But, secondly, part of understanding that secret is to understand the connections between the principles. And that’s where the framework of Catholic social teaching comes, and I would suggest that it offers a good framework for individuals, for a family, for the religious community. But also for a nation, for the Congress, for the White House.
RICE: What is your sense of Catholic social action around the country?
I would suggest that the vision is stronger than ever. The teaching is more powerful than ever. I think the election of Pope Francis has provided incredible visibility, urgency, passion. So at the theoretical level, we’re doing great. At the pastoral level, we’re doing better. At the parish I’m part of, this is an integral part of who we are and what we do, and I think that’s true for a lot of parishes.
But at the action level, I think we’re not where we want to be. What I described it is not a principles deficit, but a priorities or a passion deficit. I think everybody understands this is a part of being a Catholic Christian. But there’s a question about where that fits in our lives, in our parish life, in the church, in our country, and around the world. I think Francis is settling that: It’s core.
Ironically, Pope Benedict, with his teaching skill and philosopher’s view, made the most powerful case. He said three things about making the church the church: Proclaiming the gospel, celebrating the sacraments, and standing with and serving the poor. This [serving the poor] is as important as proclaiming the gospel and celebrating the sacraments. And, Francis, I think, is demonstrating, with his own style and in the Catholic Church, symbolism is substance. We’re a sacramental community. He’s demonstrating what Benedict taught, that it is at the core of who we are.
So the leadership, the statements, are there. The question is whether the community is there. Part of what I’m hoping to work on is making sure that lay men and women, particularly younger folks, see this as part of what it is to be a believer. Faith is not a burden. It’s not just a set of rules. It, in fact, is a different way of looking at the world. Catholic social teaching can be a way to invite people in.
I’ve spent 25 years trying to help the bishops be the best pastors and teachers they can be. It’s a great job. I really admire the people I worked with and for. It was not always easy. I served through the sexual abuse crisis, and we’re still paying for that. There have been lots of complicated challenges. But it was a great place to see the strength and vitality of the church’s social mission and to see it grow. While I said it’s a great place, great people, and I treasure every minute of it, it was a very challenging environment. So, with what time I have left with what skills I have, I would like to spend them trying to help lay men and women be what we’re supposed to be, which is salt, light, leaven in the world. I think that’s something that, frankly, has been neglected. So we’re going to try and do our small part.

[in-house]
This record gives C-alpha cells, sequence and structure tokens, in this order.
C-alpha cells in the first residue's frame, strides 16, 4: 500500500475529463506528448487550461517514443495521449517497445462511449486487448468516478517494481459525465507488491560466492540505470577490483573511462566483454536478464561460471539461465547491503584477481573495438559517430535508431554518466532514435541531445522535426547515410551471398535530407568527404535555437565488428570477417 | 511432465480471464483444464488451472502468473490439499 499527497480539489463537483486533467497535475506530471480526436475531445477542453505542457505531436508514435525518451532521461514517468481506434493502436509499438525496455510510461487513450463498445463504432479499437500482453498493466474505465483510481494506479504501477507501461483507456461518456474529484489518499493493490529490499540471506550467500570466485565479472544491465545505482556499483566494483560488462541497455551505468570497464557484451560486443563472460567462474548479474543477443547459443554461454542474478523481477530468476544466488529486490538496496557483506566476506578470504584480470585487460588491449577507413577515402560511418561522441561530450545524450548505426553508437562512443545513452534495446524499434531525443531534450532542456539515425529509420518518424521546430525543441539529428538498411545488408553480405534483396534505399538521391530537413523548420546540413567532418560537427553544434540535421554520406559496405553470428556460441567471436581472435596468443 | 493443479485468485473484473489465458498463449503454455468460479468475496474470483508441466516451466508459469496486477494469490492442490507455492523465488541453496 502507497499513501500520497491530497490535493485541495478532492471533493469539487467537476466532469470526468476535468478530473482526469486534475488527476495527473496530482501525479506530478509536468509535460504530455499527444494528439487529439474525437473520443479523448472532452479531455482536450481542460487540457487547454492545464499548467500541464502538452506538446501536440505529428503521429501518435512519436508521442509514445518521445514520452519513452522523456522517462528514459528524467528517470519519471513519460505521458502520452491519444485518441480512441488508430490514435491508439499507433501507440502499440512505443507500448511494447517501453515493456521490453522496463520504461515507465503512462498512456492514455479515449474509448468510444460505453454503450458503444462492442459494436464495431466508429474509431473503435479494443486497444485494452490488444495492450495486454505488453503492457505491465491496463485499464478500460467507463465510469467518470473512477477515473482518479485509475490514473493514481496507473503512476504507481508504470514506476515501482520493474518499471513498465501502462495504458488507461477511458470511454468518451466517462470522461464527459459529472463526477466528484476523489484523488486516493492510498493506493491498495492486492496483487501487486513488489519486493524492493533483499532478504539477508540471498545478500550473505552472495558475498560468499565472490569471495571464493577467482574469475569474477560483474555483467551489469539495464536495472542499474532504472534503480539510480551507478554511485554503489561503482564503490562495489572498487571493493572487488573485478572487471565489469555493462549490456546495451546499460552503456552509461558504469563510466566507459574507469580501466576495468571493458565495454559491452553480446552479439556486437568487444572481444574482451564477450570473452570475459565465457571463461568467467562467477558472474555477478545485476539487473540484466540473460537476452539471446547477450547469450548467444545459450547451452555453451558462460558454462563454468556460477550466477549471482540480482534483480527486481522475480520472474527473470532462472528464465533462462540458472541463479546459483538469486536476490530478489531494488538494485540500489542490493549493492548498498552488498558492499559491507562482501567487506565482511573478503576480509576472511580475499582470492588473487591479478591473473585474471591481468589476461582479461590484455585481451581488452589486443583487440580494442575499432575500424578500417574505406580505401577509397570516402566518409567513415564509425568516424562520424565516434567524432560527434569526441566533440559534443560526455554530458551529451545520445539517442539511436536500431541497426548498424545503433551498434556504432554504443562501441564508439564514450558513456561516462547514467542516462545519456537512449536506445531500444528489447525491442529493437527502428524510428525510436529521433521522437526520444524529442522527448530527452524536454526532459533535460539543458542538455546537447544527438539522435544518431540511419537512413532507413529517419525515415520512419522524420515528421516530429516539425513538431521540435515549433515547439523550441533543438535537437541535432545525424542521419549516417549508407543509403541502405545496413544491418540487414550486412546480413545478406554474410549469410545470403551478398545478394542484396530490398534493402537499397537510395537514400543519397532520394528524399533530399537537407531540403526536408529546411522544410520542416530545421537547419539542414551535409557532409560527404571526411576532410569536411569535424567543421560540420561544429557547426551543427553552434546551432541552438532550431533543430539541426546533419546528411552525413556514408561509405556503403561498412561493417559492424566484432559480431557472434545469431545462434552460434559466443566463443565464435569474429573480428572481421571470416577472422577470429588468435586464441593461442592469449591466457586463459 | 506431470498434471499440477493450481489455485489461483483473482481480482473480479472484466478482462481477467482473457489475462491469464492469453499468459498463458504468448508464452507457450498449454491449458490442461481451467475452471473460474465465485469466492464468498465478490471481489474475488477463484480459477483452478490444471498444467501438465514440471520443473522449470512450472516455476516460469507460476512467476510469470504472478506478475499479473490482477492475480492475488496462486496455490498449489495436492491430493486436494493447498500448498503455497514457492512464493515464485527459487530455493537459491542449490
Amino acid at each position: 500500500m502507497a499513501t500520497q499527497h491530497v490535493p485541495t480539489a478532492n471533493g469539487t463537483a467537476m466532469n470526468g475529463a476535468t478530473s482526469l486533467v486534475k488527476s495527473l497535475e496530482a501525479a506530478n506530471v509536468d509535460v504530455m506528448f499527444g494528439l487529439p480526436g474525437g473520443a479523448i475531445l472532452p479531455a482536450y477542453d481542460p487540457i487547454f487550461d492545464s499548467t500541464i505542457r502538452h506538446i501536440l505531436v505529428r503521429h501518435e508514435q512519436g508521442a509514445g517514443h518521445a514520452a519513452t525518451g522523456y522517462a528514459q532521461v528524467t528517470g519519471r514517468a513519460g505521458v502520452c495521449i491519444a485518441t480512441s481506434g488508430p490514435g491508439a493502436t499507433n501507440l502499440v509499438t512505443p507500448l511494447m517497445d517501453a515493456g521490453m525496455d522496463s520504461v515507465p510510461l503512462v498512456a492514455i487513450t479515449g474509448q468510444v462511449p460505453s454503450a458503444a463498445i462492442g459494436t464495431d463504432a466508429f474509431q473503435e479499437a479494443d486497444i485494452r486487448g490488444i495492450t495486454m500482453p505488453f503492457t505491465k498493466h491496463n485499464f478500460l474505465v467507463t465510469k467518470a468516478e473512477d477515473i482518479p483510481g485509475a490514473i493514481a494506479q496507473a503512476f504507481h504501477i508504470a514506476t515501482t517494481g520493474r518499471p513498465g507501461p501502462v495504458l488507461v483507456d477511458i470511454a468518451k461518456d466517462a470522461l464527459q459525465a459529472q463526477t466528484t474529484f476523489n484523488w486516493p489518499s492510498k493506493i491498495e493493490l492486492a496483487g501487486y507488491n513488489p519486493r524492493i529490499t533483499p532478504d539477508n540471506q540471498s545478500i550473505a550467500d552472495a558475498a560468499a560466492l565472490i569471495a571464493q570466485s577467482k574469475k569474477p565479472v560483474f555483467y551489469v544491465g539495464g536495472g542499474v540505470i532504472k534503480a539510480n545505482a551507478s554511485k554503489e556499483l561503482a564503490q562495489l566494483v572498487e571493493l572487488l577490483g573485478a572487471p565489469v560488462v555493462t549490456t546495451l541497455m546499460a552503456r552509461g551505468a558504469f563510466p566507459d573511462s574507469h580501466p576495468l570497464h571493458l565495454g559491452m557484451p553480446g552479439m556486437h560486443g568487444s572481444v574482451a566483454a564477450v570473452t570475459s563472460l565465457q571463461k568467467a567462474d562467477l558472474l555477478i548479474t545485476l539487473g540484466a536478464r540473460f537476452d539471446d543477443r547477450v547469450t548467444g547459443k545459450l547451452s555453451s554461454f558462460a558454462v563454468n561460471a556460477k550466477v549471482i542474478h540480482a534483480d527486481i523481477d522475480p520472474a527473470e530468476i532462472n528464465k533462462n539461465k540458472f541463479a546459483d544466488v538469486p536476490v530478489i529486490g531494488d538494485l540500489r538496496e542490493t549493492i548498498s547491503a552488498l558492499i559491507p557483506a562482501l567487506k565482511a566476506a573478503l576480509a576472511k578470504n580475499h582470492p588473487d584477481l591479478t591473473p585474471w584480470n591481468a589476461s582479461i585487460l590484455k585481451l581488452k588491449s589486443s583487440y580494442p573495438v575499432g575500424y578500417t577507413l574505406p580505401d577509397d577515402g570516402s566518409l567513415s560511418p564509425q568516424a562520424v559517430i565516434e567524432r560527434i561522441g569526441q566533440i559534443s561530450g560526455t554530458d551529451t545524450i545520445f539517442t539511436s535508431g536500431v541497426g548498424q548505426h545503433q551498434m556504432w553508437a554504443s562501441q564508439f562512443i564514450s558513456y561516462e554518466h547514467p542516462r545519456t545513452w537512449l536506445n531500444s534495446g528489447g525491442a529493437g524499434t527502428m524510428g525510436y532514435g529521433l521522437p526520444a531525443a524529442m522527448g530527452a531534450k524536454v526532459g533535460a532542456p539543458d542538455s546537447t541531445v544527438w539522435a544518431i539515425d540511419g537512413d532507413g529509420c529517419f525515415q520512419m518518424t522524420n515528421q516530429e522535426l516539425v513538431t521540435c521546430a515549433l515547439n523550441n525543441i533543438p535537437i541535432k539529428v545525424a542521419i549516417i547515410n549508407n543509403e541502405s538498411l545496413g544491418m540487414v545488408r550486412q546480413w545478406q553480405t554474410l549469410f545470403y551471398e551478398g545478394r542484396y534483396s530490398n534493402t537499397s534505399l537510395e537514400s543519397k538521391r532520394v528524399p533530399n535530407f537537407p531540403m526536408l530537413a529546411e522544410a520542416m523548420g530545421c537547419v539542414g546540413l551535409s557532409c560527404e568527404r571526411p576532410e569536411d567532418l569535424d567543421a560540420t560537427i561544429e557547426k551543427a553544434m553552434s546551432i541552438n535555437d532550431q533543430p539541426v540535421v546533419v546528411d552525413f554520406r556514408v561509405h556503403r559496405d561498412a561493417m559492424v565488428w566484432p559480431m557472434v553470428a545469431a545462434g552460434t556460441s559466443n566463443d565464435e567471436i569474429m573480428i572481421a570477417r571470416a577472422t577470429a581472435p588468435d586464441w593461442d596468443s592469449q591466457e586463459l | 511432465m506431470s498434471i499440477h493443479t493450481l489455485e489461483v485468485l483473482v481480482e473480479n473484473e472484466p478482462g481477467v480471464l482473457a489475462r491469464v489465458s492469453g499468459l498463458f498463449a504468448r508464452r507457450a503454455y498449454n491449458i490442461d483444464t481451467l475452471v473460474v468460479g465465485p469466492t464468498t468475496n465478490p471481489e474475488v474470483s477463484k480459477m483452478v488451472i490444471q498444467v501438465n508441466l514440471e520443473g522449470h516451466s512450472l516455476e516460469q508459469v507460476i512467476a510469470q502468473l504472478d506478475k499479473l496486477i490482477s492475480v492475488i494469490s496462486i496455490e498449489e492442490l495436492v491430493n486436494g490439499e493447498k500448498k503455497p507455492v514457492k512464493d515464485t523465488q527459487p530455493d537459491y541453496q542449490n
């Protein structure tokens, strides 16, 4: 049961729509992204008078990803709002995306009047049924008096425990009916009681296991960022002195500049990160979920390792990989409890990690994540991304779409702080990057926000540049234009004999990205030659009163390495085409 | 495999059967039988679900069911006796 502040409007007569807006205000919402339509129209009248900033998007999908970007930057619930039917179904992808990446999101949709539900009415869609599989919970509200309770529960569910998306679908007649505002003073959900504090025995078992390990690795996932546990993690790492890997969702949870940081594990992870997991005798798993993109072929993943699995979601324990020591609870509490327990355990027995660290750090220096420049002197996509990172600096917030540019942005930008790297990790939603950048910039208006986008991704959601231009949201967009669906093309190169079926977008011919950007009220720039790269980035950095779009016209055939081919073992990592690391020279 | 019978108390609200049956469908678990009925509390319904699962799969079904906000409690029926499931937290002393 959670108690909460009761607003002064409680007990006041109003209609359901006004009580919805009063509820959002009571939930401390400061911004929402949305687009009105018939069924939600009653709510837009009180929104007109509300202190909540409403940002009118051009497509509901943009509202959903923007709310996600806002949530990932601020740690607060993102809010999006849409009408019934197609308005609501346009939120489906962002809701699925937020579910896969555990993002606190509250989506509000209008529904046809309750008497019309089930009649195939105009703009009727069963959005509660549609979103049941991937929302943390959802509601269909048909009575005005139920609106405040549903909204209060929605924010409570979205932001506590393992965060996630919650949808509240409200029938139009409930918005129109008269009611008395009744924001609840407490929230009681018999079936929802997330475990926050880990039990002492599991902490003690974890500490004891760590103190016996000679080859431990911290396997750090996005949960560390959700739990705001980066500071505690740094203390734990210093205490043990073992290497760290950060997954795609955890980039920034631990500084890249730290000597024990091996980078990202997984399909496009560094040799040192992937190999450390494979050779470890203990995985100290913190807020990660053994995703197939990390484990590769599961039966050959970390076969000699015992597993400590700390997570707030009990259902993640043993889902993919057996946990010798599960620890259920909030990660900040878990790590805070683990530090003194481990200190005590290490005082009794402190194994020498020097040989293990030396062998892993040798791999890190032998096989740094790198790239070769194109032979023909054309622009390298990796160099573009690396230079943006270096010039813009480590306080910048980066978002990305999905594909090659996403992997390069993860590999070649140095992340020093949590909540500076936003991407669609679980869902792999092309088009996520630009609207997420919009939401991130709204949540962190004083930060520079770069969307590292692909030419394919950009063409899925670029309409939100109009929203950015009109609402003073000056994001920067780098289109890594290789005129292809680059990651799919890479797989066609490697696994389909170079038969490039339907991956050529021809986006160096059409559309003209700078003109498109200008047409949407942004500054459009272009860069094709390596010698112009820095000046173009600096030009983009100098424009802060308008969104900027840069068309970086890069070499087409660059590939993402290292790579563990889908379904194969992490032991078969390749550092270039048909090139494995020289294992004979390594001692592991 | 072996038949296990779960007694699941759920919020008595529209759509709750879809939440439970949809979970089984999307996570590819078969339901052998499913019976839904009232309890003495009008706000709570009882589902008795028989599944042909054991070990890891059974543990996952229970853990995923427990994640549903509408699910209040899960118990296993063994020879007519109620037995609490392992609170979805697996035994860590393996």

ROSE MARIE BERGER: In the context of this new initiative and the outreach to the laity, will you make any overt contacts with a number of the lay-led groups that have come up in the last few years, such as Jubilee Faithful or Voices of the Faithful or the American Catholic Council, or any of these others that are trying to self-organize in the American Catholic laity?
There’s not enough of us. We’ll work with anybody. One of the things that’s really important here, we shouldn’t find ourselves on one side of the ideological boxes that we’re in. One of the worst things that has happened is the divisions within the church. I always say we can divide up the work, but we shouldn’t divide up the church. You have the pro-lifers over here and the social activists over here. People work on immigration here and people who work on peace over here. As I said, we can divide up who does what. But we belong together. I think there is a coherence and consistency that we ought to reflect. Those of us who believe in the consistent life ethic ought to be consistent about it and reach out. We’ll reach out to anybody who’s willing, able, and involved in trying to help lay people become salt, light, and leaven.
BERGER: In the post-Vatican II church, the definition of the role of the laity has shifted, and then it’s moved back, and then it’s shifted again. What do you see as the role for the laity in the authority of the church?
This is the 50th anniversary of the Second Vatican Council. It extends a year, so it will be the 50th anniversary for a while. I’m slowly working my way through those documents. I believe one of the greatest heresies of our time is the separation of faith in everyday life on the part of the laity. I think we’ve got a lot of that heresy around. Closing that gap is really important. It’s important for our own salvation. It’s important for our own families and parishes. And it’s really important for the society we live in.
One of the outcomes of Vatican II has been enormous participation of lay people in the ecclesial life of the church. I was on a school board. My wife was president of the parish council, which is about as close as you get to purgatory in this life. My kids were altar servers. We have been lectors. [My wife] Linda and I have been extraordinary ministers of communion. And we’re not very involved. I mean, there are people who practically run parishes. I’ve been a lay person, working at the bishops’ conference. All that’s good. I think the church, bishops, the ordained, ought to call on lay people for all the experience and expertise we have. We’ll be a better church for that. But that’s not our primary mission. Our primary mission is to take the gospel into the world, to take these principles and live them out every day.